Homeschooling · What to read

A Year of Picture Books (Late April-May)

There are so many wonderful picture books out there right now that my son and I decided to give ourselves the challenge of reading as many as we can for the rest of the year. This all started because I was a little sad to move onto strictly chapter books with Ben because, isn’t it about the time we should put away all the beautiful picture books and get on with our life? I thought so, but…..after listening to multiple Read Aloud Revival podcasts, I was happy to hear that so many educational experts were encouraging parents to include even their teenagers in on their family read-aloud times and that picture books are not solely meant for the little ones after all. Yay!

We had so much fun this month learning about artists, musicians, inventors, and female explorers. To get a little more “learning” out of the books, we hopped over to our world map and located all of the countries that each book mentioned. Then we looked up online more of the art works that some of the artists produced in their lifetimes and recorded their names, accomplishments, and birth/death dates in our Charlotte Mason timeline book. I love finding new ways to teach my kids without them knowing it. **I equate reading quality picture books with hiding veggies in baked goods. Its both delicious and nutritious….well kind of….

The Bravest Woman in America (Junior Library Guild Selection)

The Bravest Woman in America tells the true story of one of the first women lighthouse keepers in the US. Ida Lewis earned the title of “The Bravest Woman in America” by saving the lives of 18 people during her stint as lighthouse keeper at Lime Rock. I did not know that lighthouse keepers back then would row out to the shipwrecks and pick up the survivors all on their own! Ms. Lewis earned the Congressional Life Saving Medal in 1874 and was the first female recipient of the American Cross of Honor in 1907.

Joan Procter, Dragon Doctor: The Woman Who Loved Reptiles

Oh how we loved reading Joan Procter, Dragon Doctor. I am a sucker for anything about life sciences, so a female zoo keeper specializing in reptiles was right up my alley. The artwork and story are both brilliant in this book. We loved learning that Joan had a pet Komodo dragon that she would take on walks around the zoo and even let it come to tea parties with children as well.

Whoosh!: Lonnie Johnson's Super-Soaking Stream of Inventions

When I saw this book at the library, I knew that Ben would be interested. Whoosh! tells the true life story of Lonnie Johnson, the inventor of the Super-Soaker. We found it interesting that Mr. Johnson was from Mobile, Alabama and attended college at the Tuskegee Institute because we live in Alabama ourselves and had no clue he was from the same state. The whole story can just be summed up as: Lonnie Johnson did not give up. He didn’t give up when an aptitude test said that he would never be an engineer. Instead he went on to graduate with an engineering degree and helped to design a back up power supply system for the Galileo satellite that sent back so many amazing pictures of Jupiter to Earth. Lonnie did not give up when toy company after toy company passed on his idea of a super soaking water gun. It took many attempts, but one company agreed to make and sell his Super Soaker eventually and soon kids across the nation were happily squirting each other in backyards for years to come. Lonnie did not retire after his success, but went back to his workshop and began work on finding better ways to harness solar energy and he is still at it today.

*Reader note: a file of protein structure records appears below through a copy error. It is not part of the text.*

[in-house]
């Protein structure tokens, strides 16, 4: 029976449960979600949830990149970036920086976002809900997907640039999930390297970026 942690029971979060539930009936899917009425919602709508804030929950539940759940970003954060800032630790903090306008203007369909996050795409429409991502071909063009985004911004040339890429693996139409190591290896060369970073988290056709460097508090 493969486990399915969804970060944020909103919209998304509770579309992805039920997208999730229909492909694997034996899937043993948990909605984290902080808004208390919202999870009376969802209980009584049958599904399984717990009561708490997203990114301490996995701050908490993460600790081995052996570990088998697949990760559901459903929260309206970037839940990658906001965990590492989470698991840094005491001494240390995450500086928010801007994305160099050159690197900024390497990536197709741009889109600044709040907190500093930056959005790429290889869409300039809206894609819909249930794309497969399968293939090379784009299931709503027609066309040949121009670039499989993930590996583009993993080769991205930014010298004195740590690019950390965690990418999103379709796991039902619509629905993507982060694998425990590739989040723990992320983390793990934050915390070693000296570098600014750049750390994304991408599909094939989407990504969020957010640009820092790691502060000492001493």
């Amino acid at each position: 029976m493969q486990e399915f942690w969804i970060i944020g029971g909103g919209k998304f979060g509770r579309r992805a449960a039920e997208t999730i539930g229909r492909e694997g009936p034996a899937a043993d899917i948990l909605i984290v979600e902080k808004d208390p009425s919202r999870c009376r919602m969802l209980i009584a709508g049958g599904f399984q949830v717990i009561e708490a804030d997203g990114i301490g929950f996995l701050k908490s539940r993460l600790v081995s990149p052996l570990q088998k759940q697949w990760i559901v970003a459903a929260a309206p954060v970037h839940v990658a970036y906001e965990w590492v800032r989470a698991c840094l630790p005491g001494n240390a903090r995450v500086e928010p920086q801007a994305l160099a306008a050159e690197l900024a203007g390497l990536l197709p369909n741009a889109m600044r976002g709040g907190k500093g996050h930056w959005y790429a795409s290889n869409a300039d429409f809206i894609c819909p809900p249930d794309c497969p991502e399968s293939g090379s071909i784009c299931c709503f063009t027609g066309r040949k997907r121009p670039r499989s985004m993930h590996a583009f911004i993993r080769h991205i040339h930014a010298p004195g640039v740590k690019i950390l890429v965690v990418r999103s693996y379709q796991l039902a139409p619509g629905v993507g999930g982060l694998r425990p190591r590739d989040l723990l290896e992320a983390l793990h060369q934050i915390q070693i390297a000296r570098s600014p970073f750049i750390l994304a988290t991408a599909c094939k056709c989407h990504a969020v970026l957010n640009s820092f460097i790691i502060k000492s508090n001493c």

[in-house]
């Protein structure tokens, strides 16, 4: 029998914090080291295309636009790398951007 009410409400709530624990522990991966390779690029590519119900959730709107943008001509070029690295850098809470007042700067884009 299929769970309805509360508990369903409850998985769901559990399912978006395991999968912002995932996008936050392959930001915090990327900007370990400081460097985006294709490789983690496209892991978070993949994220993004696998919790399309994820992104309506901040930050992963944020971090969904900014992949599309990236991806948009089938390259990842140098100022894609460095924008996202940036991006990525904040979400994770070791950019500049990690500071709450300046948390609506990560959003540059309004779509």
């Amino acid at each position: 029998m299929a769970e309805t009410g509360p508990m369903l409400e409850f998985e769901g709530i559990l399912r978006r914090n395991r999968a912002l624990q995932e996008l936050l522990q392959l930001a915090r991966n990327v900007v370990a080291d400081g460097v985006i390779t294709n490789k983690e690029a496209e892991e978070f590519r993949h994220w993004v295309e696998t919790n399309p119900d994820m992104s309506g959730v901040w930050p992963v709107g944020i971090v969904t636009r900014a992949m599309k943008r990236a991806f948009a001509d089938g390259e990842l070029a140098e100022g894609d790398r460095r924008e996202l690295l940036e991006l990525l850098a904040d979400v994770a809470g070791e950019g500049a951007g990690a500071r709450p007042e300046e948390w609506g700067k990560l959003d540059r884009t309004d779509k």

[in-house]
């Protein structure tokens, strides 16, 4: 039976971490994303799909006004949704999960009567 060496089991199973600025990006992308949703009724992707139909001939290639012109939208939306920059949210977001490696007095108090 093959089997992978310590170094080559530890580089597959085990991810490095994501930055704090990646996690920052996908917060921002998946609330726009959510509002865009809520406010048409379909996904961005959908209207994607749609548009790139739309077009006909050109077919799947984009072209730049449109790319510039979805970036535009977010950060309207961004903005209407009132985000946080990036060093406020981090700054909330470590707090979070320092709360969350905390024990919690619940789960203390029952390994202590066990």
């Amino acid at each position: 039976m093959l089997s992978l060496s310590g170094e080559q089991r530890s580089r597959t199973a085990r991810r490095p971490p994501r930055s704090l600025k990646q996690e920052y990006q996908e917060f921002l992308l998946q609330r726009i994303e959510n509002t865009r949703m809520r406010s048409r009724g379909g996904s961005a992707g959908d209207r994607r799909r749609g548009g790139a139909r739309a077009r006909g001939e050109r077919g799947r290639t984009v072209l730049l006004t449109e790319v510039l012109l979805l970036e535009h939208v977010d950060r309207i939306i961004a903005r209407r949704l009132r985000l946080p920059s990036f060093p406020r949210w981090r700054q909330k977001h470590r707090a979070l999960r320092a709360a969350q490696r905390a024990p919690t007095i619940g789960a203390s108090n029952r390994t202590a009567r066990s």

Colorful Dreamer: The Story of Artist Henri Matisse (DIAL BOOKS)

I love learning about artists…especially happy ones. Henri Matisse was definitely a happy artist. He came late to the art world and did not pick up a paint brush until he was 20 years old! Apparently his parents pushed him into the legal field (which he hated) until one day while he was in the hospital with an illness, he got bored and asked for a set of paints. And as they say, “The rest is history.” Matisse was one of the few great artists that achieved some success during his life. We loved seeing all of the different colors he chose to paint with and found it interesting to learn that he was known as the “master of color” by many in the art world.

Vincent van Gogh & the Colors of the Wind (Incredible Lives for Young Readers)

Vincent van Gogh is definitely one of my favorite artists, but his story is a little sad, so beware of this book if you have a sensitive child. We were amazed to learn that apparently Van Gogh only sold one of his paintings during his lifetime (!!!!) I never knew that he was deeply religious and was a minister at one time in his life. His story always makes me so sad because he died thinking he had no talent, but somehow became one of the most famous painters of all time. It really makes you reexamine your own life and expectations a little closer.

John's Secret Dreams: The Life of John Lennon (A Big Words Book, 6)

John’s Secret Dreams explores the life of John Lennon. I never knew that he was abandoned by his mother and raised by a strict aunt who did not support his love of music. Ben and I both really liked the artwork and seeing how the author worked Lennon’s lyrics into every page throughout the book.

Happy reading!

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